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Campaign Finance Reform? We Don't Need No Stinkin' Campaign Finance Reform 

Campaign finance reform joined the graveyard of dead bills in Montpelier this week.

With the clock running out on the 2011-12 session, the state Senate voted 20-9 yesterday to maroon S.20, a bill to establish new campaign contribution limits, to the Senate Judiciary Committee — effectively killing it.

Just in time to go home and campaign for reelection.

The bill actually passed the Senate Government Operations Committee last year, but it got "lost" in the end-of-session chaos and, consequently, didn't appear on the Senate calendar until just a few weeks ago.

The reason? Sen. Peter Galbraith (D-Windham, pictured) promised to amend the bill to bar political candidates from accepting direct contributions from corporations and labor unions. With more than a third of the Senate receiving 40 percent or more from those sources, Galbraith's idea wasn't exactly a smash hit among his colleagues.

At his weekly press conference Wednesday, Gov. Peter Shumlin slagged off the scuttling of this year's bill, saying that until the effects of Citizens United are reversed, state-level campaign reform is worthless.

"As long as Citizens is there, any efforts that states make to try to do quote-unquote campaign finance reform are rather irrelevant compared with the real problem," said Shumlin, who, along with Republican candidate Brian Dubie, shattered Vermont fundraising records in the 2010 governor's race.

Shumlin went even further, saying that state-level campaign finance reform, "distracts from what is the biggest threat to democracy in my lifetime, which is treating corporations as citizens and allowing them to spend unlimited money on campaigns in Vermont and every other state without even identifying where that money's coming from, who's spending it. ... And that's what I would focus on if I were, uh, giving some advice."

Vermont elections have operated under unclear campaign finance laws since the U.S. Supreme Court struck down the state's previous campaign limits law in 2006. A federal lawsuit by conservative attorney James Bopp Jr., the subject of this week's "Fair Game," is seeking to throw out what's left of Vermont's disclosure rules and campaign contribution limits.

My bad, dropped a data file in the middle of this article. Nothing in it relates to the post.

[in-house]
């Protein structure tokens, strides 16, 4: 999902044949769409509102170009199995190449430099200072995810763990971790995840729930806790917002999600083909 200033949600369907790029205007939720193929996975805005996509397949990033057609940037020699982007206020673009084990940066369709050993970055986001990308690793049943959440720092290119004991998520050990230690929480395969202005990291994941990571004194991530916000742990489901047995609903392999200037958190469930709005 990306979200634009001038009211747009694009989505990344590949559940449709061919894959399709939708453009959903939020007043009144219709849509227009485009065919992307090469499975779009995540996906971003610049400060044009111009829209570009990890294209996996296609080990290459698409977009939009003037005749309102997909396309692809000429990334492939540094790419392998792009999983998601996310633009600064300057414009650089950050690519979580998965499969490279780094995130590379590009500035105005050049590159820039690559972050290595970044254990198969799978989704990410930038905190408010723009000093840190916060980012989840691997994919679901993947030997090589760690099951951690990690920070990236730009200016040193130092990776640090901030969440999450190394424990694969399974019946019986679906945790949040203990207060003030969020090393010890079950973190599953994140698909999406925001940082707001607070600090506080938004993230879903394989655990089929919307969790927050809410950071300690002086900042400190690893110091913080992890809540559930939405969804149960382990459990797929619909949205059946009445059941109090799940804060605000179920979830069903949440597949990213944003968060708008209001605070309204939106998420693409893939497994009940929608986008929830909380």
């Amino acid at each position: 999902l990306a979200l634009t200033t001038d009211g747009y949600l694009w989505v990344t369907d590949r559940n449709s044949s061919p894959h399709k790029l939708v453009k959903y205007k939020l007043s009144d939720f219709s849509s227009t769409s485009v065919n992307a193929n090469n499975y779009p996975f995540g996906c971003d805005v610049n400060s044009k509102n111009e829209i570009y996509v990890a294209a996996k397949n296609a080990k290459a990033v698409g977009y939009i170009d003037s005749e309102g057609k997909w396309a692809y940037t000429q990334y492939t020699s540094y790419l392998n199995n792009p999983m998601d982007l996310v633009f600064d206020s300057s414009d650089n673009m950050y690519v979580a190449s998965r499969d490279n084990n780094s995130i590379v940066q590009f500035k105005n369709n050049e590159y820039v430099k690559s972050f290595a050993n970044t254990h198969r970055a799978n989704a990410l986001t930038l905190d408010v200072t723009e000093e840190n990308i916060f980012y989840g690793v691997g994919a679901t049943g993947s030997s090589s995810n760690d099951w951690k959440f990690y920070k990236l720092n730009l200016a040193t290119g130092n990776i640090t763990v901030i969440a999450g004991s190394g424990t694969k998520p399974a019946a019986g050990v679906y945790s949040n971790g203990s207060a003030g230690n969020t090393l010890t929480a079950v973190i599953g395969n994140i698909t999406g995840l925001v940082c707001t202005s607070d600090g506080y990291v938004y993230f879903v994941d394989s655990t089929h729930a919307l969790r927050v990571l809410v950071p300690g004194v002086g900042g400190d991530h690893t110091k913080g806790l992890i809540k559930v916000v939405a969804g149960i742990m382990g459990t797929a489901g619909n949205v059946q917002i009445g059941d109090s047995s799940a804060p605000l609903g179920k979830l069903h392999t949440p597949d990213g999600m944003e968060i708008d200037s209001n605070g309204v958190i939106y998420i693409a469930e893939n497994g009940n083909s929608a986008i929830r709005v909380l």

Responding to Shumlin's comment in the Statehouse cafeteria Wednesday, Galbraith said, "Getting corporate money out of Vermont elections would make a big difference." He said corporations that donate to political candidates are "buying access" and said this week offers a "perfect example of the power of corporations in Montpelier."

"It may be a coincidence or may not, but the largest contributors to campaigns in Vermont are the beverage industry and Casella," Galbraith said. "And when it came to a vote on expanding hte bottle bill, there was roughly 2-to-1 against expanding. Do I suggest that any particular senator's vote was influenced? No. But probably not a coincidence."

What exactly is Galbraith suggesting, then? "To say that corporations have undue influence is not the same thing as saying they always prevail," he said. "They don't."

Galbraith, a former high-level diplomat, won Shumlin's old Senate seat in 2010, helped in part by $45,000 of his own money behind the campaign. During Tuesday's Senate debate, some senators made veiled jabs at Galbraith for self-funding his victory.

“I’m also concerned about giving an advantage to people who have their own money," said Sen. Ann Cummings (D-Washington), according to "If you can come up with $10,000 or $20,000 and you have a trust fund or a corporate dividend as a retiree with a golden handshake, you can come in here and run.”

Asked about those, Galbraith said, "Talk about malarkey! As the material I handed demonstrated, virtually no corporate contributions go to nonincumbents. So obviously, whether I spent my own money to run or not, has no relevance to that debate. The argument was that, while I could pay for own campaign, it's depriving some other poor challenger of the corporate contributions that might enable them to run. The reality is, no challenger gets corporate money. It's incumbent protection."

Galbraith is seeking a second term this November and pledged Wednesday he would not accept any corporate or union money.

Ironically, senators seemingly missed an easy opportunity to vote for banning corporate and union donations (thereby looking good) without actually having to abide by such a prohibition.

House Speaker Shap Smith (D-Morristown) had said the House would not take up the campaign reform bill before adjournment. So senators could have effectively outfoxed Galbraith by taking up his amendment, voting to ban corporate and union loot, watch the bill die in the House — and still have their funding sources available for their reelection campaigns.

Why didn't they do that?

"Perhaps the level of hypocrisy and cynicism in the Vermont Senate is less than you — a cynical journalist — might imagine," Galbraith said.

If reelected, Galbraith promises to reintroduce the corporate/union contribution ban again next year. Maybe in a nonelection year, he'll find fellow senators more receptive to the idea.

File photo of Galbraith by Jeb Wallace-Brodeur

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About The Author

Andy Bromage

Andy Bromage

Andy Bromage was a Seven Days staff writer from 2009-2012, and the news editor from 2012-2013.


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